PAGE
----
Health problems typically do not exist in isolation, they are usually interconnected and can aggravate each other. There is a reciprocal relationship between erectile dysfunction and depression, for example.
There has been recent research that has shown certain herbs and spices can be effective in helping battle depression, as well as ED, particularly the spice saffron, harvested by hand from the crocus sativus flower, which shows promise as an all-round treatment.
The National Institute of Mental Health has pointed out that having a persistent low mood and lack of self-esteem can lead to sexual dysfunction as men are likely to lose interest in activities, and this lack of enthusiasm could lead to a lack of appeal in sex.
The struggle to maintain an erection could then intensify the depressive symptoms too, through an increased sense of unfulfillment and disappointment. Both of these issues are complex, and may not necessarily be related, but the evidence does point to effective interventions that target both.
Taking a look at depression first, in a review of five separate studies, saffron supplements were shown to be significantly more effective than placebos in the treatment of mild-to-moderate depression.
Other studies revealed that 30mg of saffron taken daily was as effective conventional treatments for depression, such as Fluoxetine, Imipramine, and Citalopram. Additionally, fewer people experienced side effects from saffron compared to other treatments.
Furthermore, both the saffron petals and thread-like stigma appear to be effective against mild-to-moderate depression.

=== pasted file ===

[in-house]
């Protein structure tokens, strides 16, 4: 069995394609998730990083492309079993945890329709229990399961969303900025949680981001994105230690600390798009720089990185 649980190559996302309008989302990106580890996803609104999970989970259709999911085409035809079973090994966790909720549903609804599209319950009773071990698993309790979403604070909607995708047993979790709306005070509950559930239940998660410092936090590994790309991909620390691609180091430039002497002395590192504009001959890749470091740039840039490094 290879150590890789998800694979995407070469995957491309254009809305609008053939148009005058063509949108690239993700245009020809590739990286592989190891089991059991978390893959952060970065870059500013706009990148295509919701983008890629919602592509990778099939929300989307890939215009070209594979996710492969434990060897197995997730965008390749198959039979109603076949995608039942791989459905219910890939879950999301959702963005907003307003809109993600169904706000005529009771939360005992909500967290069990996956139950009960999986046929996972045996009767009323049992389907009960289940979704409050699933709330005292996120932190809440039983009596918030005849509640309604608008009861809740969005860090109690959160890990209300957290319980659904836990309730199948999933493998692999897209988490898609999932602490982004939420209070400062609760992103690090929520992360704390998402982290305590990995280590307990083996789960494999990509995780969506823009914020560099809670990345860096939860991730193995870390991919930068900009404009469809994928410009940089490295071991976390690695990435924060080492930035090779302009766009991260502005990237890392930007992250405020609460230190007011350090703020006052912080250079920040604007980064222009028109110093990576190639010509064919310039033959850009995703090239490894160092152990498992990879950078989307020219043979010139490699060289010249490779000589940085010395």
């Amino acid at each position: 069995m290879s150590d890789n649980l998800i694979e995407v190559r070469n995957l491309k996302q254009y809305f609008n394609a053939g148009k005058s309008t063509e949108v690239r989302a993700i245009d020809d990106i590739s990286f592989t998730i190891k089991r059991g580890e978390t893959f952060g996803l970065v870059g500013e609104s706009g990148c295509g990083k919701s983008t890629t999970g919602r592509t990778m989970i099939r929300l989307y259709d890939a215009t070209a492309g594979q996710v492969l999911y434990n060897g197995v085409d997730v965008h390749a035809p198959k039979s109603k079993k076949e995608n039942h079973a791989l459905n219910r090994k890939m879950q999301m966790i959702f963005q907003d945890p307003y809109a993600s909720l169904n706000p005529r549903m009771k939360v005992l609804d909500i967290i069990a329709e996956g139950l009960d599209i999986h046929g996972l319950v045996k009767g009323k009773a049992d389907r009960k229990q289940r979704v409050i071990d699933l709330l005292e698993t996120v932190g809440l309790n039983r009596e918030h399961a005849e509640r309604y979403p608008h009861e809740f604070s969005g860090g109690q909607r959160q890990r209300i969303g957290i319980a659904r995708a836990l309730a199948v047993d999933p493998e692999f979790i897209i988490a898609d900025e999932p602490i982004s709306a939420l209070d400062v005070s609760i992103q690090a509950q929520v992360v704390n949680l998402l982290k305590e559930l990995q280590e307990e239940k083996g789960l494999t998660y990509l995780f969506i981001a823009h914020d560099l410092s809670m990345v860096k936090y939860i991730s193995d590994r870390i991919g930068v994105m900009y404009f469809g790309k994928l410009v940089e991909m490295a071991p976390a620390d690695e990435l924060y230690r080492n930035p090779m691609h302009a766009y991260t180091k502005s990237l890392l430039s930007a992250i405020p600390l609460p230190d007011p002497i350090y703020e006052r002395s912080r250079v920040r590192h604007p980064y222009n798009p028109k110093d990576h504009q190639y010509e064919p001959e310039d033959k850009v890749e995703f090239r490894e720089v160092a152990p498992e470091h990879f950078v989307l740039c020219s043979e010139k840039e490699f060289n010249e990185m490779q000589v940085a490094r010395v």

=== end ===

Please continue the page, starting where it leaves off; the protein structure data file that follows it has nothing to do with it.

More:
More studies have shown that saffron may potentially have aphrodisiac properties, particularly for those who are taking a course of antidepressants. An aphrodisiac is a food or drug that awakens and arouses sexual instinct, brings on desire, or increases sexual pleasure or performance.
One study showed that taking 30mg of saffron daily over four weeks had significant improvement on erectile function, libido, and overall sexual satisfaction, without affecting semen characteristics.
The same 30mg dose over four weeks was also shown to increase sexual desire and lubrication and reduce sex-related pain in women with low sexual desire due to taking antidepressants, compared to a placebo.
When is erectile dysfunction most likely the result of emotional problems?
ED is more likely to be an emotional issue if erection problems occur only some of the time.
“For example, you get an erection when waking up in the morning, but not during sexual activity,” explains the NHS, adding that anxiety and depression can be treated with counselling and cognitive behavioural therapy (CBT).
CBT is a talking therapy that can help you manage your problems by changing the way you think and behave.
“A GP might recommend sex therapy, either on its own or in combination with other psychotherapy,” says the NHS. However, there is usually a long wait for these services, and especially so during the current coronavirus pandemic, as the health service is stretched thin.
As the NHS explains, you can also pay to see someone privately.
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